Cold spring costing Chicago businesses – Consumer News

on Apr16

16 April 2018 | 10:00 am

Tom Bolas studies the forecast like his life depends on it.

His business certainly does.

He’s the general manager of James Martin Associates in Vernon Hills, a landscaping service. His work begins as early as the beginning of March, and it’s typically in full production by the beginning of April, Bolas says. “The cold weather is one part, but having two measurable snow events in April has delayed our ability to set up,” Bolas says.

Most of Bolas’ landscape trucks are snow plows in the winter, and he can’t turn them over into landscape trucks until the threat of snow has disappeared. It takes 50 to 75 hours to transform the trucks, so he’s in limbo and his productivity has been inhibited.

Not only has the unseasonably cold spring turned Chicagoans’ moods sour and ruined the official first day of the Cubs’ and Sox home openers—it’s also taken a financial toll on businesses.

Parlor Pizza Bar in the West Loop is waiting to open its 1,000-seat rooftop until the weather becomes warmer on a regular basis, says Arianna Jauregui, a hostess. “Last year, we opened it in February,” she says. “Any time we open it, it’s packed.”

And since the rooftop serves so many, Parlor Pizza Bar hires an extra group of staff to serve there. Lots of people have stopped by to apply for the seasonal shifts, but the pizza bar can’t give out shifts until they open the outdoor areas, Jauregui says.

Gus Katsafaros, owner of Marmalade in Ravenswood, says his restaurant’s 20-seat patio makes up a third of his revenue, and so far, he’s down about 12 percent from last spring. If weather like this continues, it will be incredibly bad for business.

The poor Chicago weather has gotten so bad that Katsafaros is starting to wonder if it’s even worth it to have a patio anymore. “The permit says we can have the patio open from March 1st through November 1st, but good luck,” he says. “Sometimes, it’s not worth it because of the number of days that it rains, the city fees and taxes, and how much it snows in April.”

For some, however, it’s a lot trickier to be creative. “The combo of the long winter and the cold rainy spring and the flu season really impacted our business because people weren’t coming out of their homes,” says Connie Brown, owner of The Brown Cow Ice Cream Parlor in Forest Park. Business is down 7 percent this spring compared with last year. It’s also affecting the dozens of people Brown is waiting to hire for seasonal work.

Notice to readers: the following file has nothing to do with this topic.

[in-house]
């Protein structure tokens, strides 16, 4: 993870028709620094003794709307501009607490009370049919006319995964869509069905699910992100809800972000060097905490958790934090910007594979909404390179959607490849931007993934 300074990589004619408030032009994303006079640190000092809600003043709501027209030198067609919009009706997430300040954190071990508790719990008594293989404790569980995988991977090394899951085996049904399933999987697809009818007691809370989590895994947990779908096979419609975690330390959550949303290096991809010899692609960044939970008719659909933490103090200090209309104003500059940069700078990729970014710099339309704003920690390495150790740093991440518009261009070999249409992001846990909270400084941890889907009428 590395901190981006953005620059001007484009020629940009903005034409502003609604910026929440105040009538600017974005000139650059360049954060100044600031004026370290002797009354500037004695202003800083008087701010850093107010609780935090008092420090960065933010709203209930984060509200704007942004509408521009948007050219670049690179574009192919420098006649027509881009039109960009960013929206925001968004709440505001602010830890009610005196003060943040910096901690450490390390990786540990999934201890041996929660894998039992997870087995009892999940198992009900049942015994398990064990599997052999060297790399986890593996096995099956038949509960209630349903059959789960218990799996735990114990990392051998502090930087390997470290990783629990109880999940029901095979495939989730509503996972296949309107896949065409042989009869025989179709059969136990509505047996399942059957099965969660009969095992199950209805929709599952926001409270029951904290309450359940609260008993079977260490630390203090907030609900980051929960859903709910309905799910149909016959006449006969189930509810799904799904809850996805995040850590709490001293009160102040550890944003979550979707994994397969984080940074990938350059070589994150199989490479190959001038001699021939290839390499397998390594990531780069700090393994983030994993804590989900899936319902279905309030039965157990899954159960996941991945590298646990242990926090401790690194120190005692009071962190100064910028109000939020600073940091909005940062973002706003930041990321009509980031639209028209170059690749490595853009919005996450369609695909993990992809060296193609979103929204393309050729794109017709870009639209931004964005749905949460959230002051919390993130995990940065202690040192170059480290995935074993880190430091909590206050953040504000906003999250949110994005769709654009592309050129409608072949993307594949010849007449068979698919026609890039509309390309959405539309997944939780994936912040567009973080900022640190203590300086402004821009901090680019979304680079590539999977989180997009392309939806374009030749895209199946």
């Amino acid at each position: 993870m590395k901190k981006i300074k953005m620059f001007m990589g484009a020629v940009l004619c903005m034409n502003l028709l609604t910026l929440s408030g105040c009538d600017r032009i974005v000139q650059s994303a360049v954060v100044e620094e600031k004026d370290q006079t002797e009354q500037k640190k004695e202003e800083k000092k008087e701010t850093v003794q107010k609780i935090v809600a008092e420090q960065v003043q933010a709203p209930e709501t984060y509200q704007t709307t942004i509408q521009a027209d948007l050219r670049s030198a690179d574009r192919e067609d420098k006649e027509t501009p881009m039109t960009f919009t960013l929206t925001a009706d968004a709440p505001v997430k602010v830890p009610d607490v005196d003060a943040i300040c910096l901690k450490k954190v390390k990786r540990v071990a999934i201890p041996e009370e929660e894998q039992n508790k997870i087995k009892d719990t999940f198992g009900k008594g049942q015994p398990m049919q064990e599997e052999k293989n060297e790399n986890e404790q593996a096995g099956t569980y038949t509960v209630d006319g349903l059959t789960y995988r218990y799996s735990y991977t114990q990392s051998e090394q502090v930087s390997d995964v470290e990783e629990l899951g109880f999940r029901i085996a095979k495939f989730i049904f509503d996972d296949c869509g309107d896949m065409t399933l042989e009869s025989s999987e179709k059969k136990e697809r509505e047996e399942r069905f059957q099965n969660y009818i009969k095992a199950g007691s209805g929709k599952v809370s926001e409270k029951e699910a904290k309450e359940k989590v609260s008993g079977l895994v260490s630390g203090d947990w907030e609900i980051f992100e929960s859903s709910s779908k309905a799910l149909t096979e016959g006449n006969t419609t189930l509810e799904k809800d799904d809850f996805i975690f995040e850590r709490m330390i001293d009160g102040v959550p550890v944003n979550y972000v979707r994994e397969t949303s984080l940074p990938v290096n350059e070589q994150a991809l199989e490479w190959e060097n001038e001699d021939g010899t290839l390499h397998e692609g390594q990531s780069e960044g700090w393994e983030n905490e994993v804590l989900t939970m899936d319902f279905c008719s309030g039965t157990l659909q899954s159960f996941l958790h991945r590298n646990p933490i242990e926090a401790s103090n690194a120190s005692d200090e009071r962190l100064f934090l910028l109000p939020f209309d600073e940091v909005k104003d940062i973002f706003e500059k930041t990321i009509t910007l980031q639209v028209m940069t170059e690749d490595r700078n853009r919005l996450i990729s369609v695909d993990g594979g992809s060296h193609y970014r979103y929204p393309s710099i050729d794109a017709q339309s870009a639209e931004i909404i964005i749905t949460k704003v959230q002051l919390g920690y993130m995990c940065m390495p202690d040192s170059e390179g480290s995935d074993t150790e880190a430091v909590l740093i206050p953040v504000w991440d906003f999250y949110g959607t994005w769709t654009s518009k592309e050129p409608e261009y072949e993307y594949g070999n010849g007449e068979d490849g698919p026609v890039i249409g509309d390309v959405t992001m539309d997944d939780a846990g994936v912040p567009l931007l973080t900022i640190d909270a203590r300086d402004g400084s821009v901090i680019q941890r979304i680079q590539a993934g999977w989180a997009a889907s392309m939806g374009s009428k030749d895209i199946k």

For Brown Cow, the seasonal season officially begins on the first 60 degree Saturday, which can be in February or in May. Once that warm day hits, she hires 11 extra employees, adding to her 15-person year-round crew. As of April 13th, she was still waiting. “The people are poised and ready, but I can’t afford to put them on the schedule yet,” Brown says.

Some businesses have gotten creative. Chris Latchford, owner of Kaiser Tiger in the West Loop, converts its 250-seat beer garden into three ice-curling rinks during the cold weather. The rinks take up a lot of the space, but there’s still plenty of room for onlookers to cheer on the curlers, and they’re a very popular amenity, Latchford says.

In previous years, the curling rinks were down by St. Patrick’s Day, but this year, he kept them up through the second week of April. Latchford is also installing heaters on the retractable roof. “Chicagoans love to be outside when they can: a beer in one hand, and a curling stone in the other,” he says.

A few lucky businesses actually thrive in the rollercoaster weather Chicago can provide.

Anika Byrley, owner of Precision Piano Service in Chicago, says business is up 45 percent over last year. “Pianos are made primarily out of wood, and are highly affected by temperature and humidity changes,” she says. “This back and forth spring weather is the worst possible scenario for instrument owners, making technicians like myself indispensable.”



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